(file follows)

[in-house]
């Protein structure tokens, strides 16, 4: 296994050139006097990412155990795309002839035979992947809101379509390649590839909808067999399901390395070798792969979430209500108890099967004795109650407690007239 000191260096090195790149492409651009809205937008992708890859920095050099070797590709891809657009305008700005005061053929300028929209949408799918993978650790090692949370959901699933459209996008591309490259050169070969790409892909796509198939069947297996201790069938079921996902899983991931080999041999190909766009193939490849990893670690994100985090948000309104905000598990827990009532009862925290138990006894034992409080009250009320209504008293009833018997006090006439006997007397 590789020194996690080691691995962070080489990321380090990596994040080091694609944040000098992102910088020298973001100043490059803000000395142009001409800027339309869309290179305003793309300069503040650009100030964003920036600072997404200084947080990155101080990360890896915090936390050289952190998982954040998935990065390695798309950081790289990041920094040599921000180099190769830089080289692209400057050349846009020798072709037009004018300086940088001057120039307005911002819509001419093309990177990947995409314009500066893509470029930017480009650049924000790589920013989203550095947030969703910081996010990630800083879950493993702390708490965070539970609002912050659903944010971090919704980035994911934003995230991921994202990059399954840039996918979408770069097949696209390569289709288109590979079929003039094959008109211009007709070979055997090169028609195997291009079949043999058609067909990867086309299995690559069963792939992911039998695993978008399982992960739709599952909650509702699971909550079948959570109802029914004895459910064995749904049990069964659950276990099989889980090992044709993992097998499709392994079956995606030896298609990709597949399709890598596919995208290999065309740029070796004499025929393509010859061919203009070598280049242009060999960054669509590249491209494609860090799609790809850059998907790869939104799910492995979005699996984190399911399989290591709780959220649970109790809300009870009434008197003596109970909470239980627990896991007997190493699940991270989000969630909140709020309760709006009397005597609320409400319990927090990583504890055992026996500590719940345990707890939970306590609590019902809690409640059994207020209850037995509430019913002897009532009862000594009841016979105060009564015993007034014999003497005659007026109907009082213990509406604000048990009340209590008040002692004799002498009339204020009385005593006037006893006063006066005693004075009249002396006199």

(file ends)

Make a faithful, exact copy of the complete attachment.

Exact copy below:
[in-house]
């Protein structure tokens, strides 16, 4: 296994050139006097990412155990795309002839035979992947809101379509390649590839909808067999399901390395070798792969979430209500108890099967004795109650407690007239 000191260096090195790149492409651009809205937008992708890859920095050099070797590709891809657009305008700005005061053929300028929209949408799918993978650790090692949370959901699933459209996008591309490259050169070969790409892909796509198939069947297996201790069938079921996902899983991931080999041999190909766009193939490849990893670690994100985090948000309104905000598990827990009532009862925290138990006894034992409080009250009320209504008293009833018997006090006439006997007397 590789020194996690080691691995962070080489990321380090990596994040080091694609944040000098992102910088020298973001100043490059803000000395142009001409800027339309869309290179305003793309300069503040650009100030964003920036600072997404200084947080990155101080990360890896915090936390050289952190998982954040998935990065390695798309950081790289990041920094040599921000180099190769830089080289692209400057050349846009020798072709037009004018300086940088001057120039307005911002819509001419093309990177990947995409314009500066893509470029930017480009650049924000790589920013989203550095947030969703910081996010990630800083879950493993702390708490965070539970609002912050659903944010971090919704980035994911934003995230991921994202990059399954840039996918979408770069097949696209390569289709288109590979079929003039094959008109211009007709070979055997090169028609195997291009079949043999058609067909990867086309299995690559069963792939992911039998695993978008399982992960739709599952909650509702699971909550079948959570109802029914004895459910064995749904049990069964659950276990099989889980090992044709993992097998499709392994079956995606030896298609990709597949399709890598596919995208290999065309740029070796004499025929393509010859061919203009070598280049242009060999960054669509590249491209494609860090799609790809850059998907790869939104799910492995979005699996984190399911399989290591709780959220649970109790809300009870009434008197003596109970909470239980627990896991007997190493699940991270989000969630909140709020309760709006009397005597609320409400319990927090990583504890055992026996500590719940345990707890939970306590609590019902809690409640059994207020209850037995509430019913002897009532009862000594009841016979105060009564015993007034014999003497005659007026109907009082213990509406604000048990009340209590008040002692004799002498009339204020009385005593006037006893006063006066005693004075009249002396006199």